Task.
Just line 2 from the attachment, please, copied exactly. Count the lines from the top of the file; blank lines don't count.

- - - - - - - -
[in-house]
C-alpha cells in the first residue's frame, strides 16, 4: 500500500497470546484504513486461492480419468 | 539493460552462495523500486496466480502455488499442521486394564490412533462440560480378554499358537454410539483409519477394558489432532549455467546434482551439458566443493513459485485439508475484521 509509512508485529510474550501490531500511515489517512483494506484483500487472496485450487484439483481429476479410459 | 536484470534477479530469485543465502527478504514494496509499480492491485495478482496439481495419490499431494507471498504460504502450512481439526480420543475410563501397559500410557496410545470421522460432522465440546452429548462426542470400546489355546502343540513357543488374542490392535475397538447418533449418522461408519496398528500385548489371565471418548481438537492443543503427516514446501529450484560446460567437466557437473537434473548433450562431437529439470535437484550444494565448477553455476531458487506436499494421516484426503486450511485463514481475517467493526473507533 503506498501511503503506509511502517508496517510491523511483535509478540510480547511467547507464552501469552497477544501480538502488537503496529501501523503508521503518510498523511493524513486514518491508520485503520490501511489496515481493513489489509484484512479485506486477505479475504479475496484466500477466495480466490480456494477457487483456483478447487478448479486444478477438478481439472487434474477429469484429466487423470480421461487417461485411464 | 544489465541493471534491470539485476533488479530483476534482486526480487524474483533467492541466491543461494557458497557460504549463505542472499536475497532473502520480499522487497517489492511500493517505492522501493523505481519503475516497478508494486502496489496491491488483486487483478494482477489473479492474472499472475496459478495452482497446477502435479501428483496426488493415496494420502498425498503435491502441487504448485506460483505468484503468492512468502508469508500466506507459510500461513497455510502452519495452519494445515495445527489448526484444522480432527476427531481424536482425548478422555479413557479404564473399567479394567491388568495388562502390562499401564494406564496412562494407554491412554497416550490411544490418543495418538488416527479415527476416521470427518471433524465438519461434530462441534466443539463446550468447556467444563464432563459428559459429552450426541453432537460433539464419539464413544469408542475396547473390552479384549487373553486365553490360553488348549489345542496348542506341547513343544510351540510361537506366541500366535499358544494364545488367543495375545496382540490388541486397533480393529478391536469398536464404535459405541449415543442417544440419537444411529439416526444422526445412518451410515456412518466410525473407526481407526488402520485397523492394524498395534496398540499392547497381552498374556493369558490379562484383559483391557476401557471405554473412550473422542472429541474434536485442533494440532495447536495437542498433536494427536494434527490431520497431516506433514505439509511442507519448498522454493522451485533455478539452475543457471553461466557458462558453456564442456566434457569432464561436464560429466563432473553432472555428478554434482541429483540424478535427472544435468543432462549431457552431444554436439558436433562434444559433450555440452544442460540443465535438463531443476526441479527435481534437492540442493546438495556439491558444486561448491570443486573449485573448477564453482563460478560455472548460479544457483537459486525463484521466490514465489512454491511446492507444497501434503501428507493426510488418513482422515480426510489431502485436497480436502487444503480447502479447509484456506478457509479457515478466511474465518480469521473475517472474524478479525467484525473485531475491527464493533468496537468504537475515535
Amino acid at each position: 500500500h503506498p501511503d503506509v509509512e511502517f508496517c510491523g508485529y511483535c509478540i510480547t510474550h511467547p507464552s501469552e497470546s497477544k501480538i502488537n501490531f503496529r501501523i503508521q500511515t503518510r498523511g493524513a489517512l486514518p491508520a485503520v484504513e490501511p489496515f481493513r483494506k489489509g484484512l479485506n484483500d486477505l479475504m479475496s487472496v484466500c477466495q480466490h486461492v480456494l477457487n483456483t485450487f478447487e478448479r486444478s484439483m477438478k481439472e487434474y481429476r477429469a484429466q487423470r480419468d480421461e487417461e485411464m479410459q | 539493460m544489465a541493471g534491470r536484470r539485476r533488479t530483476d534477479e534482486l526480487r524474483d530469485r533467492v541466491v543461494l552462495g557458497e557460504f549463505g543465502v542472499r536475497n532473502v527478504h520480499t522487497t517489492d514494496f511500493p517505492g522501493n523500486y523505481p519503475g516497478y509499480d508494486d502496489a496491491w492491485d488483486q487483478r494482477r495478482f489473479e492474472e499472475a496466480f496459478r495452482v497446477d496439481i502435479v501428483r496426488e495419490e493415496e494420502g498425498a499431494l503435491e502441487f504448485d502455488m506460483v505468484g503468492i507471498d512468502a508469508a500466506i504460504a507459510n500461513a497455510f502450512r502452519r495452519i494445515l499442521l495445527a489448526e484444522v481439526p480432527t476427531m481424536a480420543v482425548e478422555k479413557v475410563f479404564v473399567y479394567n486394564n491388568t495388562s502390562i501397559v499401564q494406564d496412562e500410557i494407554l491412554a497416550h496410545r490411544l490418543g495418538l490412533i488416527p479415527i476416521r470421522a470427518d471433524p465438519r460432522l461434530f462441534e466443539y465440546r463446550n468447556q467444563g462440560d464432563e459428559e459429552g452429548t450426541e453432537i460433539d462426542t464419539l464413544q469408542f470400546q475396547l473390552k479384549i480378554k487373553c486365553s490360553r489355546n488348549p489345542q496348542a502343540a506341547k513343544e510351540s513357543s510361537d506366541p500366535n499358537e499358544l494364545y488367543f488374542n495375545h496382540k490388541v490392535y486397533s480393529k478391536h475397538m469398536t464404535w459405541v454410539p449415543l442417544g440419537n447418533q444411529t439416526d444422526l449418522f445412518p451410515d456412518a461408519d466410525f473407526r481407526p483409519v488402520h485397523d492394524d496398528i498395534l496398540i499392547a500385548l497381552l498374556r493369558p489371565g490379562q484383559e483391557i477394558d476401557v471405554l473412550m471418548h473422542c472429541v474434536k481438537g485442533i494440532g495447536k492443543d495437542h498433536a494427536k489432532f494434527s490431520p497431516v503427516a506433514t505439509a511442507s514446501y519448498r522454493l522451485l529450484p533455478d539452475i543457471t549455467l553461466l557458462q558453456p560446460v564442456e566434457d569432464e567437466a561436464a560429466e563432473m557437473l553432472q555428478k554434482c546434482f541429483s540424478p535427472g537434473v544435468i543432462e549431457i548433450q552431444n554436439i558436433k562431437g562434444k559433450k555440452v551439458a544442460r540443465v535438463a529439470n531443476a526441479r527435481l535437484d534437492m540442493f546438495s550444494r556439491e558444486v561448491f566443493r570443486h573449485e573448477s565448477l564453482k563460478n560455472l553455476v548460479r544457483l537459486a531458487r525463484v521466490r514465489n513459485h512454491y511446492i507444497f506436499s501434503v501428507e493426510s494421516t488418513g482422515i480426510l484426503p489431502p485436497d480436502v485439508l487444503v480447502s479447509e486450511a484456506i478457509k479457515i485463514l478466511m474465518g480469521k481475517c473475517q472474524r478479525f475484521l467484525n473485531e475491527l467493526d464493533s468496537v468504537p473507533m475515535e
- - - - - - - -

C-alpha cells in the first residue's frame, strides 16, 4: 500500500497470546484504513486461492480419468 | 539493460552462495523500486496466480502455488499442521486394564490412533462440560480378554499358537454410539483409519477394558489432532549455467546434482551439458566443493513459485485439508475484521 509509512508485529510474550501490531500511515489517512483494506484483500487472496485450487484439483481429476479410459 | 536484470534477479530469485543465502527478504514494496509499480492491485495478482496439481495419490499431494507471498504460504502450512481439526480420543475410563501397559500410557496410545470421522460432522465440546452429548462426542470400546489355546502343540513357543488374542490392535475397538447418533449418522461408519496398528500385548489371565471418548481438537492443543503427516514446501529450484560446460567437466557437473537434473548433450562431437529439470535437484550444494565448477553455476531458487506436499494421516484426503486450511485463514481475517467493526473507533 503506498501511503503506509511502517508496517510491523511483535509478540510480547511467547507464552501469552497477544501480538502488537503496529501501523503508521503518510498523511493524513486514518491508520485503520490501511489496515481493513489489509484484512479485506486477505479475504479475496484466500477466495480466490480456494477457487483456483478447487478448479486444478477438478481439472487434474477429469484429466487423470480421461487417461485411464 | 544489465541493471534491470539485476533488479530483476534482486526480487524474483533467492541466491543461494557458497557460504549463505542472499536475497532473502520480499522487497517489492511500493517505492522501493523505481519503475516497478508494486502496489496491491488483486487483478494482477489473479492474472499472475496459478495452482497446477502435479501428483496426488493415496494420502498425498503435491502441487504448485506460483505468484503468492512468502508469508500466506507459510500461513497455510502452519495452519494445515495445527489448526484444522480432527476427531481424536482425548478422555479413557479404564473399567479394567491388568495388562502390562499401564494406564496412562494407554491412554497416550490411544490418543495418538488416527479415527476416521470427518471433524465438519461434530462441534466443539463446550468447556467444563464432563459428559459429552450426541453432537460433539464419539464413544469408542475396547473390552479384549487373553486365553490360553488348549489345542496348542506341547513343544510351540510361537506366541500366535499358544494364545488367543495375545496382540490388541486397533480393529478391536469398536464404535459405541449415543442417544440419537444411529439416526444422526445412518451410515456412518466410525473407526481407526488402520485397523492394524498395534496398540499392547497381552498374556493369558490379562484383559483391557476401557471405554473412550473422542472429541474434536485442533494440532495447536495437542498433536494427536494434527490431520497431516506433514505439509511442507519448498522454493522451485533455478539452475543457471553461466557458462558453456564442456566434457569432464561436464560429466563432473553432472555428478554434482541429483540424478535427472544435468543432462549431457552431444554436439558436433562434444559433450555440452544442460540443465535438463531443476526441479527435481534437492540442493546438495556439491558444486561448491570443486573449485573448477564453482563460478560455472548460479544457483537459486525463484521466490514465489512454491511446492507444497501434503501428507493426510488418513482422515480426510489431502485436497480436502487444503480447502479447509484456506478457509479457515478466511474465518480469521473475517472474524478479525467484525473485531475491527464493533468496537468504537475515535